Yes, folks, you read that headline right. A souped up battery-electric version of a Mazda Miata took down a Tesla Model S on a quarter-mile drag strip. And it wasn't even close.
The minds at Car and Driver recently took a moment to speak with Robert Davis, senior vice president of Mazda U.S. operations, about the automaker's plans for the future. According to Davis, the rotary engine will continue to play a role in the company's products moving forward, with engineers applying the lessons learned through the SkyActiv program to the powerplant. That means the next-generation rotary will likely feature reduced internal friction and lightweight internals in a quest to redu
We don't have a clue what 2018 has in store for us, but automakers' product plans extend well into the future, giving us a glimpse of what may or may not come. Automotive News reports that Mazda is planning to offer an electric vehicle in the United States by 2018, in part to satisfy California's zero-emissions vehicle requirements.
We noted Mazda's somewhat unusual message to New York Auto Show attendees yesterday, the one that said: Not Electric. Not Hybrid. Not A Drag To Drive and thought we should try to figure out why Mazda is going after today's electric and hybrids vehicles with this kind of attack message. The short version: electric and hybrid vehicles won't be fun to drive until Mazda makes one.
Starting in 2013, Mazda will become the second manufacturer, after Nissan, to make use of Toyota's Hybrid Synergy Drive technology. In March, Mazda signed a licensing agreement with the hybrid behemoth and hopes that with a supply of hardware – presumably including transmissions, power electronics and battery packs – spilling in from Toyota, it will be able to launch its own hybrid in three year's time. However, for Mazda, gas-electrics are reportedly only one part of the advanced ve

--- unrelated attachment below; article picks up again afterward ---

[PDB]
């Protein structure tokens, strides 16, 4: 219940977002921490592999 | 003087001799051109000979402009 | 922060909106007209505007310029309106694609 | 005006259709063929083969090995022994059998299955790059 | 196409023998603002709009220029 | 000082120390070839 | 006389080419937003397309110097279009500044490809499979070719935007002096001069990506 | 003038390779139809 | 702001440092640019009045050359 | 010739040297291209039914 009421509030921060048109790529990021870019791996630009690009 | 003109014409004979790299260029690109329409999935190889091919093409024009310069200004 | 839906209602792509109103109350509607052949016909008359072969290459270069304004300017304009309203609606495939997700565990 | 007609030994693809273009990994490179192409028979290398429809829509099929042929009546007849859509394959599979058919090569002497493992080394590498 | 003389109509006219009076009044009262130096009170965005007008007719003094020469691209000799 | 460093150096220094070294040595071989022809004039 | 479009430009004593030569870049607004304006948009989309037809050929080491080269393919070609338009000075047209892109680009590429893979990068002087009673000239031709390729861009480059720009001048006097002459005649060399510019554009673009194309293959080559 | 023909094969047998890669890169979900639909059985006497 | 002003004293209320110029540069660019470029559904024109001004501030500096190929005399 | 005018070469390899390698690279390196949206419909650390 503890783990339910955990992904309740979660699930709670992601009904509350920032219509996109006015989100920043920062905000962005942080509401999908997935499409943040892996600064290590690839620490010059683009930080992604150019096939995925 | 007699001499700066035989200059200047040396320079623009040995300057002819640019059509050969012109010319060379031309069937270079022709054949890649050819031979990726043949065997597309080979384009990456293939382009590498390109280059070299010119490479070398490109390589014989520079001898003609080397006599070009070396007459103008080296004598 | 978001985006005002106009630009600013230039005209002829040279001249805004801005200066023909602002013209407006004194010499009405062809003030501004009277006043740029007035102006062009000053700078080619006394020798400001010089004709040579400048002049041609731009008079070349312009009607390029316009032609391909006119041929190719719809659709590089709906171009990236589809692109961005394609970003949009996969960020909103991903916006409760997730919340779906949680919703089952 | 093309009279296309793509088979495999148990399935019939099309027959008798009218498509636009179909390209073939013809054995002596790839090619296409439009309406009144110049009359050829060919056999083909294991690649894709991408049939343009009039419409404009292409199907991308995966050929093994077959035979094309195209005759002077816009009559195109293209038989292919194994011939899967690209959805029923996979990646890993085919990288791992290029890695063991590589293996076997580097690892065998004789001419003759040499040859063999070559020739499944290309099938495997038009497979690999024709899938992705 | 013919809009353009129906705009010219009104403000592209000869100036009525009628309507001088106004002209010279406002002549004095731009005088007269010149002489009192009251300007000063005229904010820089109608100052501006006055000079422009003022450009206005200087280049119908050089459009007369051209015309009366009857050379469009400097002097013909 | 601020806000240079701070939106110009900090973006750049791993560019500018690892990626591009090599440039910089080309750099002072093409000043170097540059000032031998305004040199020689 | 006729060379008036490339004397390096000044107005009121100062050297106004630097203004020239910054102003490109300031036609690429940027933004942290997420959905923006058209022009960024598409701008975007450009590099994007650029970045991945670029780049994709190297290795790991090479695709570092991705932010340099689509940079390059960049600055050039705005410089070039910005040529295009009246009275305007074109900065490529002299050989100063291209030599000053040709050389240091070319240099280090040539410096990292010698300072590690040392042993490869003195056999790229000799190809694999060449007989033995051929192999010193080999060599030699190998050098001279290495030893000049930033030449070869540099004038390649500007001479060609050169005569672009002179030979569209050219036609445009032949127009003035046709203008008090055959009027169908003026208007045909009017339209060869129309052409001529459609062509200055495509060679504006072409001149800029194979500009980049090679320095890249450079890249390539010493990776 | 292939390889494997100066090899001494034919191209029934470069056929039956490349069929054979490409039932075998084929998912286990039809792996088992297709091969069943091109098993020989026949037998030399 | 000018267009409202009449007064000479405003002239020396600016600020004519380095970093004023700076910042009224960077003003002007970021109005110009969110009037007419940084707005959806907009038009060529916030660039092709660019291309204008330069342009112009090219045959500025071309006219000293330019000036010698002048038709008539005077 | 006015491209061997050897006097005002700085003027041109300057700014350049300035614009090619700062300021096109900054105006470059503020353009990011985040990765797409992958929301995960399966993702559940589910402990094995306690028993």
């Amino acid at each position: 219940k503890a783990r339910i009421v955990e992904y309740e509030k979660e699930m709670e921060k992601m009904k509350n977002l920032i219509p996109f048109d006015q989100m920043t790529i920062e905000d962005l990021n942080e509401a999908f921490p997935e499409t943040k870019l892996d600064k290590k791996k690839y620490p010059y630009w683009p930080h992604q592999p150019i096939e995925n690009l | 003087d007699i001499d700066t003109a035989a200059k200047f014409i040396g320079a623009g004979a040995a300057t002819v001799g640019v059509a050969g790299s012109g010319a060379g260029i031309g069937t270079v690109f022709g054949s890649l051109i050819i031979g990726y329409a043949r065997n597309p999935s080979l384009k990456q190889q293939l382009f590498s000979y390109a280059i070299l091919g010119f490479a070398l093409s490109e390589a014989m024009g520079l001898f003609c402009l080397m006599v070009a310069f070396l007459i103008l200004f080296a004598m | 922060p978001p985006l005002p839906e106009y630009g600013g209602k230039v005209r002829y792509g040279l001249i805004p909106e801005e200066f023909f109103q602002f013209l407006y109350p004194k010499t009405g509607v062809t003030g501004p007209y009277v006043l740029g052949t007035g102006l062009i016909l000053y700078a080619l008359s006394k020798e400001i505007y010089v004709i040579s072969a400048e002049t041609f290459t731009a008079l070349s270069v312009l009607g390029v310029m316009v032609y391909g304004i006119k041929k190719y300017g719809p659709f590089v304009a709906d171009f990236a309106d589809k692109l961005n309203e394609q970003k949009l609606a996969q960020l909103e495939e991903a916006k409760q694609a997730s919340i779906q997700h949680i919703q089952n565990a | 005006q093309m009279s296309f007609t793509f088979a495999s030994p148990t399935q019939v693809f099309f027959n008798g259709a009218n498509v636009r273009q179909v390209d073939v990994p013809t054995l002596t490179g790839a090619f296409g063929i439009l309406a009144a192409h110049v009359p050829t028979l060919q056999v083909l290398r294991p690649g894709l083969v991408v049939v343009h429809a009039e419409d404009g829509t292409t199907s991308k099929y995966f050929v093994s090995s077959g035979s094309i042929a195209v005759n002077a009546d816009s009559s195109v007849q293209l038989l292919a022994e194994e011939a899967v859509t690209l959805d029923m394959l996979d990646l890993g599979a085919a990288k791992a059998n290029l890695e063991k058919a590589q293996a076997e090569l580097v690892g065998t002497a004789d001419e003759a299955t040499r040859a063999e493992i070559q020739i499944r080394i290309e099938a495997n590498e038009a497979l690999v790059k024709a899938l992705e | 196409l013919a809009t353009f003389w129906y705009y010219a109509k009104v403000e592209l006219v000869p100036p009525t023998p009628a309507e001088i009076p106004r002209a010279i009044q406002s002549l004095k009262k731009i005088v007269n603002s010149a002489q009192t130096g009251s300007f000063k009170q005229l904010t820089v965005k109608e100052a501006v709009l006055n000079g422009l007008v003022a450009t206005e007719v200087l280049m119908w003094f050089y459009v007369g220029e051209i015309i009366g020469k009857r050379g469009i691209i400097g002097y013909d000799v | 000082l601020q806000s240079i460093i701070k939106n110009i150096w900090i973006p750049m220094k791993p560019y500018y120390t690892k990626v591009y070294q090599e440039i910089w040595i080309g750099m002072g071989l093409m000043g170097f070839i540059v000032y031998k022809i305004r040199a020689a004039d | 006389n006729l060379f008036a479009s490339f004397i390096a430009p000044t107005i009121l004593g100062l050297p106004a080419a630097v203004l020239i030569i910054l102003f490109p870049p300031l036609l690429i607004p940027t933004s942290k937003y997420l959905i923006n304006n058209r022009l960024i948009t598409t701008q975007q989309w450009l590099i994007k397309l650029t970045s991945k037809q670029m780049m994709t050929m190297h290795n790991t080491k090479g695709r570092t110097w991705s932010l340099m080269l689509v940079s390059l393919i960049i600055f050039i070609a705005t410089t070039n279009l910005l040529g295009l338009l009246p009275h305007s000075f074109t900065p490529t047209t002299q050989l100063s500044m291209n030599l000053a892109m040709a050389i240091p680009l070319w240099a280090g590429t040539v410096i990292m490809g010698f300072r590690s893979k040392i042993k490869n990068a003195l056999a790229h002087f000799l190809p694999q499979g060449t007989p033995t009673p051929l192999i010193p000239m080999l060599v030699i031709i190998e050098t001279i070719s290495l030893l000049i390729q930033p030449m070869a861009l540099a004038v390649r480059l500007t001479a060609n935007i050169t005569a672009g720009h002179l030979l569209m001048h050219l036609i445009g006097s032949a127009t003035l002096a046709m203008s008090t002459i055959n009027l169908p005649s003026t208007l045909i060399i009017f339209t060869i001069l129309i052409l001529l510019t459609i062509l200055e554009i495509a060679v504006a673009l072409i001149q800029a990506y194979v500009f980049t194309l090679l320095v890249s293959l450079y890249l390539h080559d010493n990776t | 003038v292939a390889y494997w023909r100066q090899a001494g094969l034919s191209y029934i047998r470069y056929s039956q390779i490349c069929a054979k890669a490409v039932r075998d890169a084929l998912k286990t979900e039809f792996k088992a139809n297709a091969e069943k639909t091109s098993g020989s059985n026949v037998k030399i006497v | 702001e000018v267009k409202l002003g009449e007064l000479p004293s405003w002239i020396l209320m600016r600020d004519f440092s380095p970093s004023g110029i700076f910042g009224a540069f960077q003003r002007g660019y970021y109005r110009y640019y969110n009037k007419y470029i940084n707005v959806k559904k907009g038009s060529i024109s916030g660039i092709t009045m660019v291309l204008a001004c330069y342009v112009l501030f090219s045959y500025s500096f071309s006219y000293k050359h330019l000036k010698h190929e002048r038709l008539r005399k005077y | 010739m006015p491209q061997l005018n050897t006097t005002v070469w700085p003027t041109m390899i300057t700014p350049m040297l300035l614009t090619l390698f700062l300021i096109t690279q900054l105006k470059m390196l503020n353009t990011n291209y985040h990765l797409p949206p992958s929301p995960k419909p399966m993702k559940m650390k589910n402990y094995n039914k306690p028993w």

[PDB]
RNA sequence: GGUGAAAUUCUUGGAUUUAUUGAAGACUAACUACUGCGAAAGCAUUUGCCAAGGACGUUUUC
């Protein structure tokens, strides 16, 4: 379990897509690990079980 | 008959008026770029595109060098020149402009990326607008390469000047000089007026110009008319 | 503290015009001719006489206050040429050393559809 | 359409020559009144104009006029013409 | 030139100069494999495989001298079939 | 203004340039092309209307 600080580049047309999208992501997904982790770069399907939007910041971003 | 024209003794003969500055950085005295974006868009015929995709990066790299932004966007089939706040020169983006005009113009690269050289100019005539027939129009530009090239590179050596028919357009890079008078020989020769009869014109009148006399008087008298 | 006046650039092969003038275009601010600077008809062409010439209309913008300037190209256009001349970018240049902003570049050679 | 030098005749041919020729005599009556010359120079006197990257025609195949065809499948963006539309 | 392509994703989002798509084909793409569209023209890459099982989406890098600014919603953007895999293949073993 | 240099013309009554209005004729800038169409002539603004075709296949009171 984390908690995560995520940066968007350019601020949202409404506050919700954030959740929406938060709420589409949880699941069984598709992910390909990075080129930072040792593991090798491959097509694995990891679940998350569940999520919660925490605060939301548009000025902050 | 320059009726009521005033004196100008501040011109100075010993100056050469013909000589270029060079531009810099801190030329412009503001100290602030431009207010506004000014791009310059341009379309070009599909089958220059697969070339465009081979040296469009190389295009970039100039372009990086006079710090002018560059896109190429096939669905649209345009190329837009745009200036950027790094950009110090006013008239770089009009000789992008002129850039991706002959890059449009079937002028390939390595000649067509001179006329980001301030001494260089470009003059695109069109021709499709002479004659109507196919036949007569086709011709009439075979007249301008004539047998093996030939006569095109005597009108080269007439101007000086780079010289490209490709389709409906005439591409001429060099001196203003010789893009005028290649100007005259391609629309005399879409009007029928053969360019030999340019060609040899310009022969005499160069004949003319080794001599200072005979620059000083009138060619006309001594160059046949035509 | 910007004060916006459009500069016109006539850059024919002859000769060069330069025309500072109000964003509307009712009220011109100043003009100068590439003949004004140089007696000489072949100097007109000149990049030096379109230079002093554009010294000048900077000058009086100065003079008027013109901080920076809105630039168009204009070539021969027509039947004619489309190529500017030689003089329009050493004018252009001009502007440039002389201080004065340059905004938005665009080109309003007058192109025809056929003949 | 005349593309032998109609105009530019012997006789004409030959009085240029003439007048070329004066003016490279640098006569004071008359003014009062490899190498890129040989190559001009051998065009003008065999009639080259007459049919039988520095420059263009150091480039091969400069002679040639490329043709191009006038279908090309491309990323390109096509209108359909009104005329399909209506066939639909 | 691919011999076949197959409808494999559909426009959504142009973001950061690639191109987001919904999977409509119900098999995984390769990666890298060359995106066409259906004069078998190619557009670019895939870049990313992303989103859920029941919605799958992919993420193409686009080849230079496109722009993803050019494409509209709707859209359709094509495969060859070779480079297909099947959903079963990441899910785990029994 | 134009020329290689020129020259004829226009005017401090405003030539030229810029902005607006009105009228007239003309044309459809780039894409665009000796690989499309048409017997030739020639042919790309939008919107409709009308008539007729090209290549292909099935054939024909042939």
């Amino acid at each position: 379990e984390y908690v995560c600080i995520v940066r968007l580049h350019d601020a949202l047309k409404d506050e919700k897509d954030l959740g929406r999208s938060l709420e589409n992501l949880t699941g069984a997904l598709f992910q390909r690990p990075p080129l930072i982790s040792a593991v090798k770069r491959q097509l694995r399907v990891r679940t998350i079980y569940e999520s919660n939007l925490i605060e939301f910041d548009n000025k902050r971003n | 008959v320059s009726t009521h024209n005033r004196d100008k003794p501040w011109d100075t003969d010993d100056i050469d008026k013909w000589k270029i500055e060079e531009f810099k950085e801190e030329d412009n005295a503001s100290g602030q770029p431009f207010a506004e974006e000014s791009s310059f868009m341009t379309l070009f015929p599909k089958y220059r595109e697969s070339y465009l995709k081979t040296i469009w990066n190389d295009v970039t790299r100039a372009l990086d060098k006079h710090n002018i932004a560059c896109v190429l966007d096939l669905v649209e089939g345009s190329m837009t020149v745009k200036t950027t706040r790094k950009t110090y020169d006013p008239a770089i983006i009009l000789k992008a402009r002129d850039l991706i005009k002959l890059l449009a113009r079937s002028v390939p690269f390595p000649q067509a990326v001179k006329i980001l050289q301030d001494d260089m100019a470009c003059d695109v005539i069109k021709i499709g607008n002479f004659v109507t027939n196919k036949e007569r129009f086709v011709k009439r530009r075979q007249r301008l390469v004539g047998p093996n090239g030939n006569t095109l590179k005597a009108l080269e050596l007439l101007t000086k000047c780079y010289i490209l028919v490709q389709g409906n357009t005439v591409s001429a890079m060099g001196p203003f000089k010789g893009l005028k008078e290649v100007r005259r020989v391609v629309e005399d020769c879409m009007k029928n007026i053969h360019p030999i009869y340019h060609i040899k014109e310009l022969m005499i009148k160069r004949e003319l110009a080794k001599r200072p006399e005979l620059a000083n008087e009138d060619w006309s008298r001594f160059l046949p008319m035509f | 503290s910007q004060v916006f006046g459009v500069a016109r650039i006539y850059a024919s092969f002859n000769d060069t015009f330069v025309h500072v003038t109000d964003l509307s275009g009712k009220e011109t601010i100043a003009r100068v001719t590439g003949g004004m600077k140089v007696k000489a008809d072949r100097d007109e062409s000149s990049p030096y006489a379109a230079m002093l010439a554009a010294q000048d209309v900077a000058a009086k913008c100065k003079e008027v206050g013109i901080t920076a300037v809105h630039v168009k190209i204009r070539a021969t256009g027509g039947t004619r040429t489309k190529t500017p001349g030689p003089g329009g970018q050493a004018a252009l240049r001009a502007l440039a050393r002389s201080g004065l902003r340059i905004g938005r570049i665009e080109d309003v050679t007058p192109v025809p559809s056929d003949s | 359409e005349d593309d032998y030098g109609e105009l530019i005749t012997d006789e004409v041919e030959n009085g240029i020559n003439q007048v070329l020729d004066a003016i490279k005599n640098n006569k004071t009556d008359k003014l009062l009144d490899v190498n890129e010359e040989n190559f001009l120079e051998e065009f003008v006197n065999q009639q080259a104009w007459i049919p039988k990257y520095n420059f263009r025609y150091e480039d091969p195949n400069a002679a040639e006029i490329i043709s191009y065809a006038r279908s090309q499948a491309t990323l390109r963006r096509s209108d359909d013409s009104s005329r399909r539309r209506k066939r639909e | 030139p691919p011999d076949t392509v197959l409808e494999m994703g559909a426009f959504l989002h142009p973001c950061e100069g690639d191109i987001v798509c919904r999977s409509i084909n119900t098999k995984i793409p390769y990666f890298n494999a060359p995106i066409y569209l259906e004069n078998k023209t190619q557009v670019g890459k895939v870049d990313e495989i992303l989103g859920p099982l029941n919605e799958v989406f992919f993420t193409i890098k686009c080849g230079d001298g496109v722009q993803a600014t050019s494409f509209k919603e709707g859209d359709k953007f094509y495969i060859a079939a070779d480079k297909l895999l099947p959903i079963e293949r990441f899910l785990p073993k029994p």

According to various reports all over the interwebs, Mazda – long known as an automaker most interested in a sporty driving experience – is currently shaking up the ranks of its management in an effort to find the right fit for its executives and enable certain individuals to have more influence over the decision making process at the Japanese automaker. It seems the organizational changes also include the creation of a new department that will oversee the development of eco-friendly
In a mild role-reversal of sorts, Mazda CEO Takashi Yamanouchi has said that his company will in fact venture into electric vehicles and hybrids, but not until 2015. In the meantime, the Japanese automaker will focus on incremental improvements in the efficiency of gasoline and diesel engines and strive for an overall weight reduction in all of its vehicles with the goal of increasing fuel efficiency 30 percent by 2015.
digg_url = 'http://digg.com/hardware/Finally_an_SUV_that_doeesn_t_suck_gas_New_2008_Mazda_Tribute_SUV_hybrid'; Mazda already has the hydrogen RX-8 and Mazda5, but the crown jewel of Mazda's environmentally better line-up may just be the brand-spanking new 2008 Mazda Tribute hybrid SUV. The hybrid is based on the current Tribute (which starts at $20,705) and we'll have to wait until closer to the new Tribute's release date sometime in the middle of the year to find out what the hybrid powertra
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